A Lab of One’s Own: Science and Suffrage in the First World War

Author(s): Patricia Fara

Published by: Oxford University Press

No. of Pages: 352

ISBN Number: 9780198794981

Book reviewed by: Sophia Joyce , David Werring

A Lab of One’s Own is a fascinating and compelling look not just at the stories of several unsung female pioneers in science, medicine and engineering during World War One, but at the struggles of the Suffragette movement amidst a backdrop of entrenched and pervading gender stereotypes, such as those held by the renowned scientist Charles Darwin.

Fara states that from the turn of the twentieth century “To demonstrate their modernity, suffrage supporters allied themselves with scientific and technological progress.” Indeed, Sylvia Pankhurst aligned technology with universal emancipation and although seemingly simple inventions, such as the bicycle, gave some women a little freedom of independent travel, and though the typewriter provided an acceptable way for a single woman to earn a living away from the drudgery of domestic servitude, it was not until World War One that women’s traditional roles in society were first challenged.

Drawing on Virginia Woolf’s 1929 essay, “A Room of One’s Own”, in which Woolf discusses how women might redefine themselves outside their traditionally subservient and economically dependent roles, the author explores the immense hurdles women had to overcome to enter the hitherto impenetrable realm of men, not just to gain the right to a university degree, but by rallying against widely held attitudes that ‘education can do little to modify her nature’ and that studying was bad for a woman’s health.

It is common knowledge that women worked in nursing, munitions, or kept the home fire burning while their husbands fought in the trenches, but Fara expands this view by describing their work in laboratories, aeroplane production and chemical research, with Suffragettes temporarily holding a truce to invest their energies into supporting the war effort. During the War, female scientists were able to thrive in many previously inaccessible posts. Women such as Ruth King, who studied picric acid (explosives), Marie Stopes (increasing coal production and making mines safer), Frances Micklethwait (chemical weapons) and Beatrice Mabel Cave-Brown (aeroplane design) are but a few mentioned who had fascinating war careers. New medical fields of radiography and physiotherapy also flourished during the war, thanks to pioneering efforts by women to treat soldiers in the field and at home. The War also allowed women to study on scientific, technology, engineering and medicine university courses in much greater numbers than had previously been possible.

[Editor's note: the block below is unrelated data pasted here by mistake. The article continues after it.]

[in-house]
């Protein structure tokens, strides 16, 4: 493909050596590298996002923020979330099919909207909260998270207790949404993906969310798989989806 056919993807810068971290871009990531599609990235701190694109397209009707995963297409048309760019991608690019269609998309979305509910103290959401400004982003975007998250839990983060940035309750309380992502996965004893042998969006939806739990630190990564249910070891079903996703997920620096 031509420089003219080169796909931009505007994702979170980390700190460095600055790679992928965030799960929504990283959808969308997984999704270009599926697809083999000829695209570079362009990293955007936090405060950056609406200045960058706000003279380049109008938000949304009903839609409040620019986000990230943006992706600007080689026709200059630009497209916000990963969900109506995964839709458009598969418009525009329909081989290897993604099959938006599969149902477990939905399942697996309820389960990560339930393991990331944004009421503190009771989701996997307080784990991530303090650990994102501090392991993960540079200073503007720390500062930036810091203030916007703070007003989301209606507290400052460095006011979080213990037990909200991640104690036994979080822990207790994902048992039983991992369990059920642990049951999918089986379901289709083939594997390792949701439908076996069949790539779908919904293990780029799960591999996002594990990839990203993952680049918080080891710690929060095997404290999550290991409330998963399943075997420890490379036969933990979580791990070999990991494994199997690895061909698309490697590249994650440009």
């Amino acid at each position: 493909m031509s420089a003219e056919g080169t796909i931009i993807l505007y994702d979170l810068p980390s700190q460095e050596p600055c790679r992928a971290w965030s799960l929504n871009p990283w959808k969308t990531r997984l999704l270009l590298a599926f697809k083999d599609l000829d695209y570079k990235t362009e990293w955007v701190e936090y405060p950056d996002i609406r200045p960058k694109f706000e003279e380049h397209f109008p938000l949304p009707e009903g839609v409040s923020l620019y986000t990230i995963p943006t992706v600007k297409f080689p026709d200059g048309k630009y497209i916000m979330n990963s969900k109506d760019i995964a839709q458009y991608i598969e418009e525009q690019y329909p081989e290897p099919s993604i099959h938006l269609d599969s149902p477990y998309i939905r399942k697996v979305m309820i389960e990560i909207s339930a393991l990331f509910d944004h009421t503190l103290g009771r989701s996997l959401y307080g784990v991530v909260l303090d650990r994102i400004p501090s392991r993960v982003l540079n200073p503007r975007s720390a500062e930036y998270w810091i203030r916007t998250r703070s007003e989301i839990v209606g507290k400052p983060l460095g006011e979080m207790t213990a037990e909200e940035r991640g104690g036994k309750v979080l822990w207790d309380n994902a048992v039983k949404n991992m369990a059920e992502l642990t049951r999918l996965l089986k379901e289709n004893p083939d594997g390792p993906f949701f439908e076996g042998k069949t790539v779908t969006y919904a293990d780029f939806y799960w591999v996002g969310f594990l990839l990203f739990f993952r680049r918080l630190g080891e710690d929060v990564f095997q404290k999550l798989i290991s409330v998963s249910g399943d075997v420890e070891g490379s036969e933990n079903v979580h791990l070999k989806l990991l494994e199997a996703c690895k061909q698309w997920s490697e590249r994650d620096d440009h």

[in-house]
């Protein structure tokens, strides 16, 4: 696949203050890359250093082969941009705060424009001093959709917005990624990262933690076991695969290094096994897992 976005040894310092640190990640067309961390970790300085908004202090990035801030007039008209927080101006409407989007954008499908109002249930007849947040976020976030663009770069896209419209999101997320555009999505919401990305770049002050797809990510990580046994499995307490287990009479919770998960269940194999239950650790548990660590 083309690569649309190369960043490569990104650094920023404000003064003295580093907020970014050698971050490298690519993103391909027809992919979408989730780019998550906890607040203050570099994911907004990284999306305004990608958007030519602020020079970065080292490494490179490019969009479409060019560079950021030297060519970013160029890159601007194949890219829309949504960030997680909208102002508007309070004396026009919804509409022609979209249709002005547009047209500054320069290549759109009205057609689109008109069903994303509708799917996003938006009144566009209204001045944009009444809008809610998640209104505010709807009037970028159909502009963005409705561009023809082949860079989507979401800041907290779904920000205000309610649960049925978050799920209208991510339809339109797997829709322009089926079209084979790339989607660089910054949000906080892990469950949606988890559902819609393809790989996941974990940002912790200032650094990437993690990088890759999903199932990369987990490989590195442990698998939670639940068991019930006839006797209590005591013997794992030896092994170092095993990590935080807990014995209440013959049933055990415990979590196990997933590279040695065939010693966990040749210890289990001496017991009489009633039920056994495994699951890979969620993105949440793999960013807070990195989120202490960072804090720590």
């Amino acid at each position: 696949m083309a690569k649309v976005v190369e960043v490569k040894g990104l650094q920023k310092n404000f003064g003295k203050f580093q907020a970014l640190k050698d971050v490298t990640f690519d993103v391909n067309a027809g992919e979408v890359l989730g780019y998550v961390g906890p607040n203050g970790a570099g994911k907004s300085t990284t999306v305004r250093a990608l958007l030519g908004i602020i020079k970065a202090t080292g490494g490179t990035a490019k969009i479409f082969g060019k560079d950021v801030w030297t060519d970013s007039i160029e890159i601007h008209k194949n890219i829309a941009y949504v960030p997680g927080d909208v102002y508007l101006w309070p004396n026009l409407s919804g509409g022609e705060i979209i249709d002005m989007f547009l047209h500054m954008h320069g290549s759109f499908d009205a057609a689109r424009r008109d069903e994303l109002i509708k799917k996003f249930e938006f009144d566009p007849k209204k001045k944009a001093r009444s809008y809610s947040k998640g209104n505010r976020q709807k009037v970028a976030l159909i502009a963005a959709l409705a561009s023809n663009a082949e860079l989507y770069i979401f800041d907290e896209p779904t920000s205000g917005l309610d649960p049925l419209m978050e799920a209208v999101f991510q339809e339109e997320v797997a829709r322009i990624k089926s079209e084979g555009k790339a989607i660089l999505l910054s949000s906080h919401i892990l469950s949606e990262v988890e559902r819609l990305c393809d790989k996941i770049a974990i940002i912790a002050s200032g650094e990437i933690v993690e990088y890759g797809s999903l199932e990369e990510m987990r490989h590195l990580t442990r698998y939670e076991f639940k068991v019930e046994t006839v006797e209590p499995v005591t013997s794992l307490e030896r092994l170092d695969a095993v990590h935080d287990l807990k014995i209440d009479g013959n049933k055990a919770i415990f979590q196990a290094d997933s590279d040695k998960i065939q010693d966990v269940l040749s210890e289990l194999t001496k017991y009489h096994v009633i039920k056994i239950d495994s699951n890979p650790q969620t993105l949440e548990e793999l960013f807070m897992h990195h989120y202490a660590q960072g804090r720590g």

On the whole, men and women resumed their traditional gender roles after Armistice Day. However, as Fara rightly asserts, what changed forever was the traditional understanding of gender roles. With the Representation of the People Act of 1918 finally giving women over the age of 30 (who owned property) the right to vote, they were rewarded, in part, for their huge contribution to the war effort. It is worth noting that it also finally entitled all men over the age of 21 to vote, thus helping to contract the class divide somewhat. And, in large part due to the tireless efforts of Ida Smedley and Martha Whitely, women began to be admitted to professional societies (the Chemical Society) soon after the War, in 1920.

This thought-provoking book should be of interest to the scientist and non-scientist alike as women continue to fight for equality in the workplace and across society today. With regard to the medical profession, Fara states that “women were paid less than men for doing the same work, passed over for promotion and excluded from medical societies”. Even today, despite a predominantly female workforce, including at senior levels, nine out of ten NHS Trusts have a gender pay gap [1]. Moreover, a recent survey of 1700 neurologists in the United States found that men outnumber women at all faculty ranks in top-ranked academic Neurology programmes, and that this discrepancy increases with advancing rank [2]. As the author writes “What happened a century ago is important for understanding the present.”

A very slight irritation is that, although the author includes a brief mention of Anna Airy, one of the first women to be commissioned as a war artist, a lithograph by the renowned Christopher R.W. Nevinson has been used as the front cover. Female artists, as well as female scientists, continue to suffer lack of recognition!


  1. https://www.theguardian.com/society/2018/mar/27/nhs-councils-gender-pay-gap-deadline (accessed 14 October 2018).
  2. McDermott M et al. JAMA Neurol. 2018;75(8):956-61.